When developing Daml applications using SDK tools, your local setup will most likely not verify any authorization - by default, any valid ledger API request will be accepted by the sandbox.

To run your application against a deployed ledger, you will need to add authorization.


The Ledger API is used to request changes to the ledger (e.g., “Alice wants to exercise choice X on contract Y”), or to read data from the ledger (e.g., “Alice wants to see all active contracts”).

What requests are valid is defined by integrity and privacy parts the Daml Ledger Model. This model is defined in terms of Daml parties, and does not require any cryptographic information to be sent along with requests.

In particular, this model does not talk about authentication (“Is the request claiming to come from Alice really sent by Alice?”) and authorization (“Is Alice authorized to add a new Daml package to the ledger?”).

In practice, Daml ledgers will therefore need to add authentication to the ledger API.


Depending on the ledger topology, a Daml ledger may consist of multiple participant nodes, each having its own ledger API server. Each participant node typically hosts different Daml parties, and only sees data visible to the parties hosted on that node (as defined by the Daml privacy model).

For more details on Daml ledger topologies, refer to the Daml Ledger Topologies documentation.

Adding authentication

How authentication is set up on a particular ledger is defined by the ledger operator. However, most authentication setups share the following pattern:

First, the Daml application contacts a token issuer to get an access token. The token issuer verifies the identity of the requesting user (e.g., by checking the username/password credentials sent with the request), looks up the privileges of the user, and generates a signed access token describing those privileges.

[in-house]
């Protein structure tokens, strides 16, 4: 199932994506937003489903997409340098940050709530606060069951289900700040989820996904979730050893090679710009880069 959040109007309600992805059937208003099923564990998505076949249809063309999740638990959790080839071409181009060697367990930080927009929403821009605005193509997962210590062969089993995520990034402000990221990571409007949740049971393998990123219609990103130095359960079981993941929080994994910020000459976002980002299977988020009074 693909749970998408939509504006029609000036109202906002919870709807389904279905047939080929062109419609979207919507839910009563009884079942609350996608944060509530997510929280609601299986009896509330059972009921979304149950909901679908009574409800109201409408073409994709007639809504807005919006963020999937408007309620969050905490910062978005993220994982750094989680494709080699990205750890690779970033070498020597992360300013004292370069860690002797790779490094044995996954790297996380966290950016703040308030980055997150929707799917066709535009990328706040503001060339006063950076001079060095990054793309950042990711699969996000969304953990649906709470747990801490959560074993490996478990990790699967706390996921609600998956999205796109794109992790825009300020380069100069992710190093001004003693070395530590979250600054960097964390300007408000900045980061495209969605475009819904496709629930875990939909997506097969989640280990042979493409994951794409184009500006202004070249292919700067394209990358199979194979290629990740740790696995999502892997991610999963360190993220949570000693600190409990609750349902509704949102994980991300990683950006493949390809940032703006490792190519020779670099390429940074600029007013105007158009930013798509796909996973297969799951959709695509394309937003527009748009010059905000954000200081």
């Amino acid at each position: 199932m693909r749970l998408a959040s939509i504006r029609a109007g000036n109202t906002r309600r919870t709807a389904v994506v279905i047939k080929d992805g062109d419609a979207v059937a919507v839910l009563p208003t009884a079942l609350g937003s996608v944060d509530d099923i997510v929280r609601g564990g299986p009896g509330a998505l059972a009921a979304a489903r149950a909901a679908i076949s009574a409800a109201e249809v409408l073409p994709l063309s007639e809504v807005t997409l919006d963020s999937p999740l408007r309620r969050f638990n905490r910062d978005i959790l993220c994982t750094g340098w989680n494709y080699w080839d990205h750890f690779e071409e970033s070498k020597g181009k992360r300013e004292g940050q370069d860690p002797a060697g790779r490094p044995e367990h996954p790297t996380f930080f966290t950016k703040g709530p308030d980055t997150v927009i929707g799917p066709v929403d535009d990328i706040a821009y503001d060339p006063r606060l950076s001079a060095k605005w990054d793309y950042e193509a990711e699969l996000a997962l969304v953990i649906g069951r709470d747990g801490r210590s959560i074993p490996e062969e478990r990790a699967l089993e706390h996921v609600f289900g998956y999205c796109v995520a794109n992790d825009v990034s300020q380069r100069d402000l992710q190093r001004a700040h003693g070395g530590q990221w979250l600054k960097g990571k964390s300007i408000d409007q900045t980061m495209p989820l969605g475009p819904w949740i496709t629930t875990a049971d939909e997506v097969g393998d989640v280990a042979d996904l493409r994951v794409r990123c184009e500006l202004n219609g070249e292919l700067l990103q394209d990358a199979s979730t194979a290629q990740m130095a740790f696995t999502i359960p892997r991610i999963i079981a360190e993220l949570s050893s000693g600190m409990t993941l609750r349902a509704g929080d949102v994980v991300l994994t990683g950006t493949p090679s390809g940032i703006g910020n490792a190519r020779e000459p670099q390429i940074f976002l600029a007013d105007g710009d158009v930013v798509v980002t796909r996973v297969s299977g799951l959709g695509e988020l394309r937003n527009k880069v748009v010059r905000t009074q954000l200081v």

Then, the Daml application sends the access token along with each ledger API request. The Daml ledger verifies the signature of the token (to make sure it has not been tampered with), and then checks that the privileges described in the token authorize the given ledger API request.



  • Authentication is the process of confirming an identity.
  • Authorization is the process of checking permissions to access a resource.
  • A token (or access token) is a tamper-proof piece of data that contains security information, such as the user identity or its privileges.
  • A token issuer is a service that generates tokens. Also known as “authentication server” or “Identity and Access Management (IAM) system”.

Access tokens and claims

Access tokens contain information about the capabilities held by the bearer of the token. This information is represented by a claim to a given capability.

The claims can express the following capabilities:

  • public: ability to retrieve publicly available information, such as the ledger identity
  • admin: ability to interact with admin-level services, such as package uploading and party allocation
  • canReadAs(p): ability to read information off the ledger (like the active contracts) visible to the party p
  • canActsAs(p): same as canReadAs(p), with the added ability of issuing commands on behalf of the party p

The following table summarizes what kind of claim is required to access each Ledger API endpoint:

Ledger API service Endpoint Required claim
LedgerIdentityService GetLedgerIdentity public
ActiveContractsService GetActiveContracts for each requested party p: canReadAs(p)
CommandSubmissionService Submit for submitting party p: canActAs(p)
CompletionEnd public
CompletionStream for each requested party p: canReadAs(p)
CommandService All for submitting party p: canActAs(p)
LedgerConfigurationService GetLedgerConfiguration public
PackageService All public
PackageManagementService All admin
PartyManagementService All admin
PruningService All admin
ResetService All admin
TimeService GetTime public
SetTime admin
TransactionService LedgerEnd public
All (except LedgerEnd) for each requested party p: canReadAs(p)

Access tokens may be represented differently based on the ledger implementation.

To learn how these claims are represented in the Sandbox, read the sandbox documentation.

Getting access tokens

To learn how to receive access tokens for a deployed ledger, contact your ledger operator. This may be a manual exchange over a secure channel, or your application may have to request tokens at runtime using an API such as OAuth.

To learn how to generate access tokens for the Sandbox, read the sandbox documentation.

Using access tokens

To learn how to use access tokens in the Scala bindings, read the Scala bindings authorization documentation.